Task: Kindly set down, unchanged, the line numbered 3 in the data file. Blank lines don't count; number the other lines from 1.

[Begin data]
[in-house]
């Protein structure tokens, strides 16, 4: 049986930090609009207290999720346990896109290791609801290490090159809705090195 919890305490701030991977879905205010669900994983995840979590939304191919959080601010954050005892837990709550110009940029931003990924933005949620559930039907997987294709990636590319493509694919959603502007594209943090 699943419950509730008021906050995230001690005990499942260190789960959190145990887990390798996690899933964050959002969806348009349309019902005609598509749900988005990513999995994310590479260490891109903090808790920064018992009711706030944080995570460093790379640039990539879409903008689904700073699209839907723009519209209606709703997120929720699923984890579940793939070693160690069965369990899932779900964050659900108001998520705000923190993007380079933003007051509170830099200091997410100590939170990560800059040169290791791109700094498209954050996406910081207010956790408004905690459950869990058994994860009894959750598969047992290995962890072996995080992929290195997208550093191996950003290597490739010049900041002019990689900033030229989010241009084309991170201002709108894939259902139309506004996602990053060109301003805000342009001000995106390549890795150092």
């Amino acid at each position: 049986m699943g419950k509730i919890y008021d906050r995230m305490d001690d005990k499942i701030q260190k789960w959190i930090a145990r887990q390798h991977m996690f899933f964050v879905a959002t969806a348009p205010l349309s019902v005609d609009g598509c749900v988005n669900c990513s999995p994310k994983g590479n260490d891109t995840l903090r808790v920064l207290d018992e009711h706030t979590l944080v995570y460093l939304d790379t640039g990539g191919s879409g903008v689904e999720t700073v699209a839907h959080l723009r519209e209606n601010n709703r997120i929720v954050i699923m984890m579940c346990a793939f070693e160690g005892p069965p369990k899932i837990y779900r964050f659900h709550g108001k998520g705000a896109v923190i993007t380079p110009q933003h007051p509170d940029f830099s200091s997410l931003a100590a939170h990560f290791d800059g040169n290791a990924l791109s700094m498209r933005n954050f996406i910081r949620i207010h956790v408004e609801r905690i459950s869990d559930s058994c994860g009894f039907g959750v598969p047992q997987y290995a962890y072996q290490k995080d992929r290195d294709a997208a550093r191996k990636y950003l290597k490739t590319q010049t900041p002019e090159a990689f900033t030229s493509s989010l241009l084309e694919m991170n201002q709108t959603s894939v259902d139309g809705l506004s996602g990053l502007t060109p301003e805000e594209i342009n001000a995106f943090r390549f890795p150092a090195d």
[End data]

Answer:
């Amino acid at each position: 049986m699943g419950k509730i919890y008021d906050r995230m305490d001690d005990k499942i701030q260190k789960w959190i930090a145990r887990q390798h991977m996690f899933f964050v879905a959002t969806a348009p205010l349309s019902v005609d609009g598509c749900v988005n669900c990513s999995p994310k994983g590479n260490d891109t995840l903090r808790v920064l207290d018992e009711h706030t979590l944080v995570y460093l939304d790379t640039g990539g191919s879409g903008v689904e999720t700073v699209a839907h959080l723009r519209e209606n601010n709703r997120i929720v954050i699923m984890m579940c346990a793939f070693e160690g005892p069965p369990k899932i837990y779900r964050f659900h709550g108001k998520g705000a896109v923190i993007t380079p110009q933003h007051p509170d940029f830099s200091s997410l931003a100590a939170h990560f290791d800059g040169n290791a990924l791109s700094m498209r933005n954050f996406i910081r949620i207010h956790v408004e609801r905690i459950s869990d559930s058994c994860g009894f039907g959750v598969p047992q997987y290995a962890y072996q290490k995080d992929r290195d294709a997208a550093r191996k990636y950003l290597k490739t590319q010049t900041p002019e090159a990689f900033t030229s493509s989010l241009l084309e694919m991170n201002q709108t959603s894939v259902d139309g809705l506004s996602g990053l502007t060109p301003e805000e594209i342009n001000a995106f943090r390549f890795p150092a090195d």